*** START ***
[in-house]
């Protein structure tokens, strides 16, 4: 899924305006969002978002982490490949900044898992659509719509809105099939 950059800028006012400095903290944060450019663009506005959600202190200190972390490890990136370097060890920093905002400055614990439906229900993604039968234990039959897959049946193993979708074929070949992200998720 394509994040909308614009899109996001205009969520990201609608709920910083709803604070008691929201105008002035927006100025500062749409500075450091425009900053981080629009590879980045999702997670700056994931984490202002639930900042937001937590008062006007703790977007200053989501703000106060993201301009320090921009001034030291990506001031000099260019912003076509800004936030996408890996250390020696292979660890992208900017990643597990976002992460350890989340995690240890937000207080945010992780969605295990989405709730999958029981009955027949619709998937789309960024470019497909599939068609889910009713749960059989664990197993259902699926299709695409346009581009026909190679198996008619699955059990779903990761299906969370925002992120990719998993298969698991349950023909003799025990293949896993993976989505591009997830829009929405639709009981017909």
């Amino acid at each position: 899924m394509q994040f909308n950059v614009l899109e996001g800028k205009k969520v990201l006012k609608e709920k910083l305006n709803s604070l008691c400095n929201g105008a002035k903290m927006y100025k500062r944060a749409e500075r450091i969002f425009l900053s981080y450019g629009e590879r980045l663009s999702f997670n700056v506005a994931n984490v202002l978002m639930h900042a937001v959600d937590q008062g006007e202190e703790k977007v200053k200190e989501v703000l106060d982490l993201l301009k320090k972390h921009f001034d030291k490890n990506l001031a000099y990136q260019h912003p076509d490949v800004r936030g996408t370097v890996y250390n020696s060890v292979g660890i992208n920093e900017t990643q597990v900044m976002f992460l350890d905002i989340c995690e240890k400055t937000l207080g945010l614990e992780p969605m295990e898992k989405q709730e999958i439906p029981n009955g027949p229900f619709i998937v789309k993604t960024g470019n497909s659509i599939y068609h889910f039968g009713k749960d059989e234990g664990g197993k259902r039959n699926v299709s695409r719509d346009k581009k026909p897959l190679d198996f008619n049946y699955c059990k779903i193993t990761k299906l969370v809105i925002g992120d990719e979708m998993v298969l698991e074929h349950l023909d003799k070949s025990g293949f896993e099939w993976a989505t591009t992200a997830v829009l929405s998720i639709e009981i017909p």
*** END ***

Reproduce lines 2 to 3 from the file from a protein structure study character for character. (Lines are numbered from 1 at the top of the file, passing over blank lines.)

């Protein structure tokens, strides 16, 4: 899924305006969002978002982490490949900044898992659509719509809105099939 950059800028006012400095903290944060450019663009506005959600202190200190972390490890990136370097060890920093905002400055614990439906229900993604039968234990039959897959049946193993979708074929070949992200998720 394509994040909308614009899109996001205009969520990201609608709920910083709803604070008691929201105008002035927006100025500062749409500075450091425009900053981080629009590879980045999702997670700056994931984490202002639930900042937001937590008062006007703790977007200053989501703000106060993201301009320090921009001034030291990506001031000099260019912003076509800004936030996408890996250390020696292979660890992208900017990643597990976002992460350890989340995690240890937000207080945010992780969605295990989405709730999958029981009955027949619709998937789309960024470019497909599939068609889910009713749960059989664990197993259902699926299709695409346009581009026909190679198996008619699955059990779903990761299906969370925002992120990719998993298969698991349950023909003799025990293949896993993976989505591009997830829009929405639709009981017909």
């Amino acid at each position: 899924m394509q994040f909308n950059v614009l899109e996001g800028k205009k969520v990201l006012k609608e709920k910083l305006n709803s604070l008691c400095n929201g105008a002035k903290m927006y100025k500062r944060a749409e500075r450091i969002f425009l900053s981080y450019g629009e590879r980045l663009s999702f997670n700056v506005a994931n984490v202002l978002m639930h900042a937001v959600d937590q008062g006007e202190e703790k977007v200053k200190e989501v703000l106060d982490l993201l301009k320090k972390h921009f001034d030291k490890n990506l001031a000099y990136q260019h912003p076509d490949v800004r936030g996408t370097v890996y250390n020696s060890v292979g660890i992208n920093e900017t990643q597990v900044m976002f992460l350890d905002i989340c995690e240890k400055t937000l207080g945010l614990e992780p969605m295990e898992k989405q709730e999958i439906p029981n009955g027949p229900f619709i998937v789309k993604t960024g470019n497909s659509i599939y068609h889910f039968g009713k749960d059989e234990g664990g197993k259902r039959n699926v299709s695409r719509d346009k581009k026909p897959l190679d198996f008619n049946y699955c059990k779903i193993t990761k299906l969370v809105i925002g992120d990719e979708m998993v298969l698991e074929h349950l023909d003799k070949s025990g293949f896993e099939w993976a989505t591009t992200a997830v829009l929405s998720i639709e009981i017909p």